Las Fallas is a week-long festival that culminates on St. Joseph's Day on March 19. On that day, all of the fallas throughout the city (about 500, according to Wikipedia) are burned down. These structures are true works of art, developed and designed over the course of the previous year. They usually tell stories, depict events, and feature famous (and notorious) people that have been in the news or have impacted Spain or Valencia during the past year. They range widely in size, with many being enormous- easily 6 or 7 stories tall. They are all colorful and beautiful political and social commentaries.
Throughout the week the entire city celebrates. I think it's difficult for most Americans to appreciate what I mean when I say the entire city celebrates, because there is really no equivalent to such a festival in the United States that I can think of. Even very large city festivals that I know of- Chinese New Year or Pride in San Francisco for example- last only one or two days, and only involve a fraction of the city's residents and are limited to a certain area of the city. But in Valencia, you may be surprised by a deafening firecracker around any street corner in the city. Down any narrow street, you may stumble upon a parade of falleras, accompanied by their own marching band. Scarcely an apartment in the city is safe from being subjected to loud music pounding through their walls until two or three in the morning. And the heart of the city constantly throbs with crowds of people and festive music, as the aromas of fried churros and bunuelos fill the air. The energy is electric.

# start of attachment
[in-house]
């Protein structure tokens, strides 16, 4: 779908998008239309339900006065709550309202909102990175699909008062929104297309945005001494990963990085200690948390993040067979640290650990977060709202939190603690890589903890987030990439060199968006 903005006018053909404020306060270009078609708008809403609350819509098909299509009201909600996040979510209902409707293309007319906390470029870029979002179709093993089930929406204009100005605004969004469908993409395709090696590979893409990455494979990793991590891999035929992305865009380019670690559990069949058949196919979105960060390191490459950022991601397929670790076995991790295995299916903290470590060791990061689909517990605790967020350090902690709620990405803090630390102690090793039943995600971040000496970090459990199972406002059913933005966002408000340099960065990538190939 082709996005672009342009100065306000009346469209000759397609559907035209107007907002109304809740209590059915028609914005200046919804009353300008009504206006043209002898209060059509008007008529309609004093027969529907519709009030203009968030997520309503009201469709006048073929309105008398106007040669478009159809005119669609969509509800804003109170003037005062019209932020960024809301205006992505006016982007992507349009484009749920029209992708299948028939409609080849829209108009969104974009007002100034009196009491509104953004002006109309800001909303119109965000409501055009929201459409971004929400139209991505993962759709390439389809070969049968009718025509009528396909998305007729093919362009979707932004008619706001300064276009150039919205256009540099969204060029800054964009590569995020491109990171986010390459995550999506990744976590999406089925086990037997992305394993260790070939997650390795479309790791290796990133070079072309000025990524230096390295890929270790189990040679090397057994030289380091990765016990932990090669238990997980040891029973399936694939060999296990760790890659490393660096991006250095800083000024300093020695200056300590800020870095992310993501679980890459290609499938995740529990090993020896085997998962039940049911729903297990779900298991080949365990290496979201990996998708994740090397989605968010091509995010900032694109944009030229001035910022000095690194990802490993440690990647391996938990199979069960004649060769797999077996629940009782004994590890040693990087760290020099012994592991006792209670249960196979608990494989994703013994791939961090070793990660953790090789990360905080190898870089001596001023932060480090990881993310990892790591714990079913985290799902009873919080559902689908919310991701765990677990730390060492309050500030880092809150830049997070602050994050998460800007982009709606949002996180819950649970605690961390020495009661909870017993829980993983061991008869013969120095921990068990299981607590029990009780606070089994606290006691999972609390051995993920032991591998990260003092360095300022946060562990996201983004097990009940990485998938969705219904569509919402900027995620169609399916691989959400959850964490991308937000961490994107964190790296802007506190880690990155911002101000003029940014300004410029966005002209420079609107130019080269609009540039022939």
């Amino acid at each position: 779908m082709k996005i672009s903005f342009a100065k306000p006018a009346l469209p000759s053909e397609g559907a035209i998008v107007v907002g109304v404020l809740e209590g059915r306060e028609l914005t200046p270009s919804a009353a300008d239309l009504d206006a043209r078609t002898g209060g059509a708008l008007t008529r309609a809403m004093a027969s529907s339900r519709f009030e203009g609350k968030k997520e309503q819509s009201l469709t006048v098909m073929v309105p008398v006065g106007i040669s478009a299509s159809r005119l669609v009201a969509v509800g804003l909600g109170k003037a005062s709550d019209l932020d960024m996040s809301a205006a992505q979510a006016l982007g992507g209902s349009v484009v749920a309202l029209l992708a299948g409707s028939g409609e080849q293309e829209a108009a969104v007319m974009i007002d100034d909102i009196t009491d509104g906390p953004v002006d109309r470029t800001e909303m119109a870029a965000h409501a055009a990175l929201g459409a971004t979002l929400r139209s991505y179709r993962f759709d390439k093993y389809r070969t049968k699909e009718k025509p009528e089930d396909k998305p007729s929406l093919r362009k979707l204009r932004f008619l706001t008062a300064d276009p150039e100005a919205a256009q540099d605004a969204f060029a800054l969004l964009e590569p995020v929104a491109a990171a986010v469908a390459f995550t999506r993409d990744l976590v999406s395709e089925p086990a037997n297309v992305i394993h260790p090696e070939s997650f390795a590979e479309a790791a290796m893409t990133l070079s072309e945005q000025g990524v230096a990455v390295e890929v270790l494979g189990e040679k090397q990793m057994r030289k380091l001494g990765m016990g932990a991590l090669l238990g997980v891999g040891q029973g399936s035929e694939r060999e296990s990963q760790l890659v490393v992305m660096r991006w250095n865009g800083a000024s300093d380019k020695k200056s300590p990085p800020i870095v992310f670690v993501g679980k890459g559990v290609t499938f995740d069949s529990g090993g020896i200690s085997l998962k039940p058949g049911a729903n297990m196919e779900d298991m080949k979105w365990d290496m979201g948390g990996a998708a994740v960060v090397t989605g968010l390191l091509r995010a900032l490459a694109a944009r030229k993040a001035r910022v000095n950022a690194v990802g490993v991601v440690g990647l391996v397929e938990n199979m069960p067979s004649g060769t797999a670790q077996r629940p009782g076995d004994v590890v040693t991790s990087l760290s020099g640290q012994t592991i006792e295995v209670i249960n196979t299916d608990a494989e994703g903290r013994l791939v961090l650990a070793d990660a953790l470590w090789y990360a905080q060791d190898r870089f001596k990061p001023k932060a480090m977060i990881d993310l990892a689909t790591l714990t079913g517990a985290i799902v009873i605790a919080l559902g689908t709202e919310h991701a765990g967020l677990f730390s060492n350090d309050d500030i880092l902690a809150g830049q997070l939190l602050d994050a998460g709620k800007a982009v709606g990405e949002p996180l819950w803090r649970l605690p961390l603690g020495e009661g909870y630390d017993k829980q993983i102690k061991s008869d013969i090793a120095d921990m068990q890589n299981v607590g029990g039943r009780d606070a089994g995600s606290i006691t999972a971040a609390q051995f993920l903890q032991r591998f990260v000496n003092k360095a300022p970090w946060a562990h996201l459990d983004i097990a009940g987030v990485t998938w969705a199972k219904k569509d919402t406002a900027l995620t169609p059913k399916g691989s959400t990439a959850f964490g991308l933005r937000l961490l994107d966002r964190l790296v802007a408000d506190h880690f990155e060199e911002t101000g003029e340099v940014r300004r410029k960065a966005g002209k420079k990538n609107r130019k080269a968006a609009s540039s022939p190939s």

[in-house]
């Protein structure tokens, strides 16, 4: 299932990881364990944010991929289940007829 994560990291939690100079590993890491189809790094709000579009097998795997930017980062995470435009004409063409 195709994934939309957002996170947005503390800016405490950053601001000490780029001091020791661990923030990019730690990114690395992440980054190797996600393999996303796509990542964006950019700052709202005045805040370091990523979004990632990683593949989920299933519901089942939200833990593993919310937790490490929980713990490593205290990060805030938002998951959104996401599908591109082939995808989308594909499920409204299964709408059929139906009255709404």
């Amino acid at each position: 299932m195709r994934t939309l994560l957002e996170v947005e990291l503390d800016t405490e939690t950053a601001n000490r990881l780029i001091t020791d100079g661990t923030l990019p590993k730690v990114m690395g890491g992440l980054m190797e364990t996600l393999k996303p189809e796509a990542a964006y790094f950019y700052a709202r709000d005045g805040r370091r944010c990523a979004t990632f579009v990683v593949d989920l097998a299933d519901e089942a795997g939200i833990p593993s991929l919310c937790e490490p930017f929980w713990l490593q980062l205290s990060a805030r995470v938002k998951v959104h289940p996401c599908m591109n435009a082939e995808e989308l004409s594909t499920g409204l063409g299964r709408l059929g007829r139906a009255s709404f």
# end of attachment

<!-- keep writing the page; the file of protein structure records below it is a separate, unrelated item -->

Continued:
I arrived on March 15 which gave me 5 days to join in the city-wide festivities. Though the weather was less than ideal- cold, cloudy, windy, and occasionally rainy- I spent many pleasant hours wandering the city streets with my cousin Paz, my mom and dad, and other relatives, admiring the many fallas we came across, and soaking in the energy and ambiance.
Below are a few photos I took that week. Although they cannot truly capture the energy, mood, or scale of the festival, I hope they will at least give you a little insight into a joyous celebration, half a world away (in the city where I was born and which will always be near to my heart) that you may otherwise have never known existed.